The International Monetary Fund is likely to cut its 2009 world economic growth forecast again next month, a top IMF official said as he urged more efforts to bolster financial and credit markets.
IMF First Deputy Managing Director John Lipsky said policy actions should include renewed efforts to stabilizing advanced economies' financial systems, as well as monetary and budget measures to support final demand.
“While we believe that efforts to stabilize financial conditions and strengthen demand support measures could still enable a gradual recovery beginning in the second half of 2009, it seems likely we will once again reduce our growth forecast, perhaps substantively,” he told the Council on Foreign Relations
“Additional - and vigorous - policy action will be needed in order to avoid a serious global downturn,” he said a prepared text of the speech in New York.
On November 6, the IMF sharply cut its projections for world growth next year to 2.2%, down 0.8% point from an October forecast, and said developed economies were headed for their first full-year contraction since World War Two.
He said while financial markets had responded to the aggressive policy measures by some governments, market pressures remain in Europe and the United States.
Virtually all of the measures to tackle the financial market de-leveraging and to restore the smooth functioning of markets “have tended to be partial, rather than comprehensive,” Lipsky said.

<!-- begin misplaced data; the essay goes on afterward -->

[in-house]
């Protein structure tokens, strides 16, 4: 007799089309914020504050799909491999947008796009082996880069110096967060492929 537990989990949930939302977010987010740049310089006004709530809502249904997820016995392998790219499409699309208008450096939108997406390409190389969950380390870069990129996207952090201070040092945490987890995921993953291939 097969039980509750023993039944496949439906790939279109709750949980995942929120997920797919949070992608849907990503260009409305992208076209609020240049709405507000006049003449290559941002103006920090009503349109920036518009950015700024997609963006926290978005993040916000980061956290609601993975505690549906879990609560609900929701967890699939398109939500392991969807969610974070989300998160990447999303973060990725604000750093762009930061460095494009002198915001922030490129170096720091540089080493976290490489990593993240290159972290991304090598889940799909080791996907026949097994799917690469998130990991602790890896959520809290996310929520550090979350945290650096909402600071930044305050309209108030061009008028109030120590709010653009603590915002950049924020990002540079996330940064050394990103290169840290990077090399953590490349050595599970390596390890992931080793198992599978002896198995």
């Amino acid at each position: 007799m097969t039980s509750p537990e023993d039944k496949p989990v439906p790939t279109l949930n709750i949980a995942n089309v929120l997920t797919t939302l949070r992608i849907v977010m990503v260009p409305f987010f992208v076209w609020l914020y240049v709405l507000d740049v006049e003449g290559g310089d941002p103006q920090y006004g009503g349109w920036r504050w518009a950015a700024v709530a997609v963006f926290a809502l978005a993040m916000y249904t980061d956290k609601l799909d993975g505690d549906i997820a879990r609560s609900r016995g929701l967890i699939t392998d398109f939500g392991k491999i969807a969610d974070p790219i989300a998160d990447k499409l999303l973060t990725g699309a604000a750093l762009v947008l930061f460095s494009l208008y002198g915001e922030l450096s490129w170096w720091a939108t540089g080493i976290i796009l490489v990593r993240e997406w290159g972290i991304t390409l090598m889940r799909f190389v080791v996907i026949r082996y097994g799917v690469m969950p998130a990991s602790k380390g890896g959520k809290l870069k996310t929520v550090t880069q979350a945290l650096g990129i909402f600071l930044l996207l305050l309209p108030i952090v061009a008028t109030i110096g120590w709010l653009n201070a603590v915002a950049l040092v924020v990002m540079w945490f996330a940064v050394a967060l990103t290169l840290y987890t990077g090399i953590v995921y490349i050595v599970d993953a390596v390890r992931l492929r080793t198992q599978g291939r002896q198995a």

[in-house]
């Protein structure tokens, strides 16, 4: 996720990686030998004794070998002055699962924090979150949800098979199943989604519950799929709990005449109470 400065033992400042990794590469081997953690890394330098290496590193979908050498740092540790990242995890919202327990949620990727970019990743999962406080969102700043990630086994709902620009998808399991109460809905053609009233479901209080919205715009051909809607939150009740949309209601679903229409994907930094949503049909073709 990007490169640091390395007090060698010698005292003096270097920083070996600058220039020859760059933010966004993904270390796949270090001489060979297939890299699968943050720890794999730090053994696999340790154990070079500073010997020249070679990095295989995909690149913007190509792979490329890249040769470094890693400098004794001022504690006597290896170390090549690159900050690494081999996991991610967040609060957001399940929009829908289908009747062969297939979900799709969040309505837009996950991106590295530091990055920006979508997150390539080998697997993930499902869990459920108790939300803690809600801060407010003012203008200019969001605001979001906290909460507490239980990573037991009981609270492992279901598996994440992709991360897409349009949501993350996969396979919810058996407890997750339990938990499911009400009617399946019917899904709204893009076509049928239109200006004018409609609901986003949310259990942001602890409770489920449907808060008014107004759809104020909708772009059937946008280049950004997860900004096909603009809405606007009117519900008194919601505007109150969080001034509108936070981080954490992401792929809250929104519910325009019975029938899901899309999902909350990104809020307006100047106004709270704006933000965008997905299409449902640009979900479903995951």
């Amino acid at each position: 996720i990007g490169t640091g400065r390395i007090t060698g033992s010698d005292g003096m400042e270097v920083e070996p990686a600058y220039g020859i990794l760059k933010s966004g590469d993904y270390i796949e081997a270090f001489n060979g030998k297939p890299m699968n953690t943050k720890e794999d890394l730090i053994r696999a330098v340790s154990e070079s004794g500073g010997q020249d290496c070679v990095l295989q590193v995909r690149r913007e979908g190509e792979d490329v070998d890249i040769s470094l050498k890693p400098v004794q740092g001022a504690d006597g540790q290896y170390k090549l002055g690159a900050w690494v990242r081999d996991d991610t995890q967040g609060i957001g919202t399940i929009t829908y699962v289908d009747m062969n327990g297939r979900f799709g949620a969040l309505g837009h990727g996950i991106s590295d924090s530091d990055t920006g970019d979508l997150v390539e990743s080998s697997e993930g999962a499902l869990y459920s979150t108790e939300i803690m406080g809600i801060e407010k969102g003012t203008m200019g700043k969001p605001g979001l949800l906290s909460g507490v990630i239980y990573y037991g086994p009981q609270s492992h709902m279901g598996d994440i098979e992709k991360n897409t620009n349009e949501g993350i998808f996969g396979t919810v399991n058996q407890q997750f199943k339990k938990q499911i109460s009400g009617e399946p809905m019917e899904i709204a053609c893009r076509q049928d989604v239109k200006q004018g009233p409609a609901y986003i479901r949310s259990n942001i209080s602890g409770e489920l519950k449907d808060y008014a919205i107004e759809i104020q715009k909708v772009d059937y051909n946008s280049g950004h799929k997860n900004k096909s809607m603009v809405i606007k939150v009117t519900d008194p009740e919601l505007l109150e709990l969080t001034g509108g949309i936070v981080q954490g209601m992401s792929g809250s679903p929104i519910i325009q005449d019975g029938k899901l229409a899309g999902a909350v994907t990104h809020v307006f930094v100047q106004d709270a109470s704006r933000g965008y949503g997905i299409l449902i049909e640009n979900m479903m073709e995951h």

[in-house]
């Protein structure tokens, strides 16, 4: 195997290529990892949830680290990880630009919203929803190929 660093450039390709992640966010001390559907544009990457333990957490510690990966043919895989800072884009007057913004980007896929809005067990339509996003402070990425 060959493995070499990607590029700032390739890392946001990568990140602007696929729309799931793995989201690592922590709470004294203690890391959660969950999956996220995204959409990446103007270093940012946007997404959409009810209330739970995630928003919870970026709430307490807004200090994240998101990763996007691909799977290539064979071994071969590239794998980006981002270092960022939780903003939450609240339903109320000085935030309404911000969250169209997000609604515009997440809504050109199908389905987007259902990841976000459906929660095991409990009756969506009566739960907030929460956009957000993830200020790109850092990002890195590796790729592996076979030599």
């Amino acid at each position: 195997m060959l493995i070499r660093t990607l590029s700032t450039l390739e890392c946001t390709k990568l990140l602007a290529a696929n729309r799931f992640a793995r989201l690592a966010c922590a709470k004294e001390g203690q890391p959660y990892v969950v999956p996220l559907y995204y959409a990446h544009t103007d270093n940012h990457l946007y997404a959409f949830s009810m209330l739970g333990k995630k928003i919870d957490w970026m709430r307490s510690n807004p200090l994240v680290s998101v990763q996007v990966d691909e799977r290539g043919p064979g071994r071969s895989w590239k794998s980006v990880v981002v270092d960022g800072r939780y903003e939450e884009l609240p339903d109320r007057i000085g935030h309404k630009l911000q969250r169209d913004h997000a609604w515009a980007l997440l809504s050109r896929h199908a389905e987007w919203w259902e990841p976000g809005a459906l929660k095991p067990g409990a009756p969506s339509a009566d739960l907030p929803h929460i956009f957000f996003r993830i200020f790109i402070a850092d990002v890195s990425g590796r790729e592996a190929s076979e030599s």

“Thus, it is not surprising that the downturn in credit growth here and abroad shows no sign of ending,” he added.
He called for a redoubling of efforts to contain the financial de-leveraging without further damaging the economy.
Those steps should include providing liquidity support for financial institutions, recapitalizing banks and removing damaged assets from their balance sheets, he said.
To halt the major fall in global output and to ease substantial uncertainty, governments who can afford it should provide stimulus measures that are diversified and last longer than one or two quarters.
“We think fiscal stimulus should be large,” Lipsky said, adding that the IMF suggested global fiscal stimulus should total about 2% of world gross domestic product. It should be significantly more than 2% of GDP in fiscal spending in some major economies because other countries are not able to contribute at all, he added. (Reuters)